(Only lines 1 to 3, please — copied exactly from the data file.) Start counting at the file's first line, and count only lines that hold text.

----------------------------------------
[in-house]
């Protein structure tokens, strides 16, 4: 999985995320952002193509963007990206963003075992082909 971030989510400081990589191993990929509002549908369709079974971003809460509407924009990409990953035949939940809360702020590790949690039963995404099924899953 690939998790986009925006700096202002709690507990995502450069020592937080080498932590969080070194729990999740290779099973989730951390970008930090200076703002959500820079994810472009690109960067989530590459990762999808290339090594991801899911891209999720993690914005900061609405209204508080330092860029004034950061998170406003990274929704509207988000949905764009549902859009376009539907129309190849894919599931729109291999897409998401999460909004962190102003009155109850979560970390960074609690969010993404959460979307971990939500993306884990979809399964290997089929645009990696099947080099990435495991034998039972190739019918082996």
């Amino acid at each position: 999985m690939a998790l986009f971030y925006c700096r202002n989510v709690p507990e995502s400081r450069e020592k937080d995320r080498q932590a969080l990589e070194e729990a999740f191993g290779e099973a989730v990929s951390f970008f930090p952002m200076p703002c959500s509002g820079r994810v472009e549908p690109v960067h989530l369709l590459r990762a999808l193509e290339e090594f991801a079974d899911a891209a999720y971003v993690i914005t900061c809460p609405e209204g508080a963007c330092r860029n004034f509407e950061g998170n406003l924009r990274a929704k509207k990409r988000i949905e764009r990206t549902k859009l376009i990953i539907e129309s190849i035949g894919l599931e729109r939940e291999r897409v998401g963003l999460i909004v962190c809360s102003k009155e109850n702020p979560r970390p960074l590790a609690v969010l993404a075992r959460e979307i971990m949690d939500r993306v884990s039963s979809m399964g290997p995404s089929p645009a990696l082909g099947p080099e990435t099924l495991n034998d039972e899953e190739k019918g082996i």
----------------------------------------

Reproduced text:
[in-house]
């Protein structure tokens, strides 16, 4: 999985995320952002193509963007990206963003075992082909 971030989510400081990589191993990929509002549908369709079974971003809460509407924009990409990953035949939940809360702020590790949690039963995404099924899953 690939998790986009925006700096202002709690507990995502450069020592937080080498932590969080070194729990999740290779099973989730951390970008930090200076703002959500820079994810472009690109960067989530590459990762999808290339090594991801899911891209999720993690914005900061609405209204508080330092860029004034950061998170406003990274929704509207988000949905764009549902859009376009539907129309190849894919599931729109291999897409998401999460909004962190102003009155109850979560970390960074609690969010993404959460979307971990939500993306884990979809399964290997089929645009990696099947080099990435495991034998039972190739019918082996």
């Amino acid at each position: 999985m690939a998790l986009f971030y925006c700096r202002n989510v709690p507990e995502s400081r450069e020592k937080d995320r080498q932590a969080l990589e070194e729990a999740f191993g290779e099973a989730v990929s951390f970008f930090p952002m200076p703002c959500s509002g820079r994810v472009e549908p690109v960067h989530l369709l590459r990762a999808l193509e290339e090594f991801a079974d899911a891209a999720y971003v993690i914005t900061c809460p609405e209204g508080a963007c330092r860029n004034f509407e950061g998170n406003l924009r990274a929704k509207k990409r988000i949905e764009r990206t549902k859009l376009i990953i539907e129309s190849i035949g894919l599931e729109r939940e291999r897409v998401g963003l999460i909004v962190c809360s102003k009155e109850n702020p979560r970390p960074l590790a609690v969010l993404a075992r959460e979307i971990m949690d939500r993306v884990s039963s979809m399964g290997p995404s089929p645009a990696l082909g099947p080099e990435t099924l495991n034998d039972e899953e190739k019918g082996i």